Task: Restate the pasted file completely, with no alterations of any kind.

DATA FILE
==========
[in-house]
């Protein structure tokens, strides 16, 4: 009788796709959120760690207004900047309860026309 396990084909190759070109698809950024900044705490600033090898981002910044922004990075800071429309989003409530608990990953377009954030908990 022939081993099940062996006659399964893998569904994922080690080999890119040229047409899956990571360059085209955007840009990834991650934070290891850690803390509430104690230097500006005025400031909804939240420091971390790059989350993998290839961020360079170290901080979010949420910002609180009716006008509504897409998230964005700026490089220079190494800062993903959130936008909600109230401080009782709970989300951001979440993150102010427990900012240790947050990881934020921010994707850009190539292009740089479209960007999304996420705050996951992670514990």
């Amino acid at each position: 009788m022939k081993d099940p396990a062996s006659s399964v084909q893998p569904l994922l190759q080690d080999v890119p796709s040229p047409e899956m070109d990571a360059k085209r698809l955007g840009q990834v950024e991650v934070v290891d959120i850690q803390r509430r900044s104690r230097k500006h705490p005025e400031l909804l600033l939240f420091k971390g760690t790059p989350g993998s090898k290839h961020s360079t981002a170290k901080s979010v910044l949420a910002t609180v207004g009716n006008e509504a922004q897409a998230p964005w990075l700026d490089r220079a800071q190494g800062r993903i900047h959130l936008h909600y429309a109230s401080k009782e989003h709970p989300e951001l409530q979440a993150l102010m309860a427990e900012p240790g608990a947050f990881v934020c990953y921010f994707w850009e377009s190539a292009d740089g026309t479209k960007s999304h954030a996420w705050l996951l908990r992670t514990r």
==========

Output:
[in-house]
């Protein structure tokens, strides 16, 4: 009788796709959120760690207004900047309860026309 396990084909190759070109698809950024900044705490600033090898981002910044922004990075800071429309989003409530608990990953377009954030908990 022939081993099940062996006659399964893998569904994922080690080999890119040229047409899956990571360059085209955007840009990834991650934070290891850690803390509430104690230097500006005025400031909804939240420091971390790059989350993998290839961020360079170290901080979010949420910002609180009716006008509504897409998230964005700026490089220079190494800062993903959130936008909600109230401080009782709970989300951001979440993150102010427990900012240790947050990881934020921010994707850009190539292009740089479209960007999304996420705050996951992670514990």
């Amino acid at each position: 009788m022939k081993d099940p396990a062996s006659s399964v084909q893998p569904l994922l190759q080690d080999v890119p796709s040229p047409e899956m070109d990571a360059k085209r698809l955007g840009q990834v950024e991650v934070v290891d959120i850690q803390r509430r900044s104690r230097k500006h705490p005025e400031l909804l600033l939240f420091k971390g760690t790059p989350g993998s090898k290839h961020s360079t981002a170290k901080s979010v910044l949420a910002t609180v207004g009716n006008e509504a922004q897409a998230p964005w990075l700026d490089r220079a800071q190494g800062r993903i900047h959130l936008h909600y429309a109230s401080k009782e989003h709970p989300e951001l409530q979440a993150l102010m309860a427990e900012p240790g608990a947050f990881v934020c990953y921010f994707w850009e377009s190539a292009d740089g026309t479209k960007s999304h954030a996420w705050l996951l908990r992670t514990r």